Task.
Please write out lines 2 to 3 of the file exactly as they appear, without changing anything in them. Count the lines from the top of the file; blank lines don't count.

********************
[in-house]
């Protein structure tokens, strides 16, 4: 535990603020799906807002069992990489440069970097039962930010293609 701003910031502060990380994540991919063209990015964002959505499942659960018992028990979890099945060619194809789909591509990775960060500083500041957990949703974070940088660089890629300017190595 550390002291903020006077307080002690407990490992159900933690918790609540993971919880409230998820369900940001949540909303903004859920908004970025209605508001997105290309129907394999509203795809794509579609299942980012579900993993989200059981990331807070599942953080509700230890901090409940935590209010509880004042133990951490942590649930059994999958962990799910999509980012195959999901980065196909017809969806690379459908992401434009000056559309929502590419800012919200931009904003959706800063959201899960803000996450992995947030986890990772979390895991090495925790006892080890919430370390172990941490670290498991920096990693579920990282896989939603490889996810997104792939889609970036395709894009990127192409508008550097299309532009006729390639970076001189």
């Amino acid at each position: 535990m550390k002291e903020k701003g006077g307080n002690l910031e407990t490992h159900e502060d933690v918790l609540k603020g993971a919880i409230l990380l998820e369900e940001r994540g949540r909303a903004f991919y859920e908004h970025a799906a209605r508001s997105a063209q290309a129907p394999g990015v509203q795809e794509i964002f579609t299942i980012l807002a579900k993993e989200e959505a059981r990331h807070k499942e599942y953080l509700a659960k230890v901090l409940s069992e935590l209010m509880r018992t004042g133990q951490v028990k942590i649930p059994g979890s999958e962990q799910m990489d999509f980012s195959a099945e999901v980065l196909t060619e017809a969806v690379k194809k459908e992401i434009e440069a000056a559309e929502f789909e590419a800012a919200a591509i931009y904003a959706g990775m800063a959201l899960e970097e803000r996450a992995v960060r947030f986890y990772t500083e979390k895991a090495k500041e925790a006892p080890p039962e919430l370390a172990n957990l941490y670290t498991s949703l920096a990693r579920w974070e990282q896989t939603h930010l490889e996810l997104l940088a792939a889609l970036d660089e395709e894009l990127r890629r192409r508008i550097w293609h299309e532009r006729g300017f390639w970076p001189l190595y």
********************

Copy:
């Protein structure tokens, strides 16, 4: 535990603020799906807002069992990489440069970097039962930010293609 701003910031502060990380994540991919063209990015964002959505499942659960018992028990979890099945060619194809789909591509990775960060500083500041957990949703974070940088660089890629300017190595 550390002291903020006077307080002690407990490992159900933690918790609540993971919880409230998820369900940001949540909303903004859920908004970025209605508001997105290309129907394999509203795809794509579609299942980012579900993993989200059981990331807070599942953080509700230890901090409940935590209010509880004042133990951490942590649930059994999958962990799910999509980012195959999901980065196909017809969806690379459908992401434009000056559309929502590419800012919200931009904003959706800063959201899960803000996450992995947030986890990772979390895991090495925790006892080890919430370390172990941490670290498991920096990693579920990282896989939603490889996810997104792939889609970036395709894009990127192409508008550097299309532009006729390639970076001189």
């Amino acid at each position: 535990m550390k002291e903020k701003g006077g307080n002690l910031e407990t490992h159900e502060d933690v918790l609540k603020g993971a919880i409230l990380l998820e369900e940001r994540g949540r909303a903004f991919y859920e908004h970025a799906a209605r508001s997105a063209q290309a129907p394999g990015v509203q795809e794509i964002f579609t299942i980012l807002a579900k993993e989200e959505a059981r990331h807070k499942e599942y953080l509700a659960k230890v901090l409940s069992e935590l209010m509880r018992t004042g133990q951490v028990k942590i649930p059994g979890s999958e962990q799910m990489d999509f980012s195959a099945e999901v980065l196909t060619e017809a969806v690379k194809k459908e992401i434009e440069a000056a559309e929502f789909e590419a800012a919200a591509i931009y904003a959706g990775m800063a959201l899960e970097e803000r996450a992995v960060r947030f986890y990772t500083e979390k895991a090495k500041e925790a006892p080890p039962e919430l370390a172990n957990l941490y670290t498991s949703l920096a990693r579920w974070e990282q896989t939603h930010l490889e996810l997104l940088a792939a889609l970036d660089e395709e894009l990127r890629r192409r508008i550097w293609h299309e532009r006729g300017f390639w970076p001189l190595y």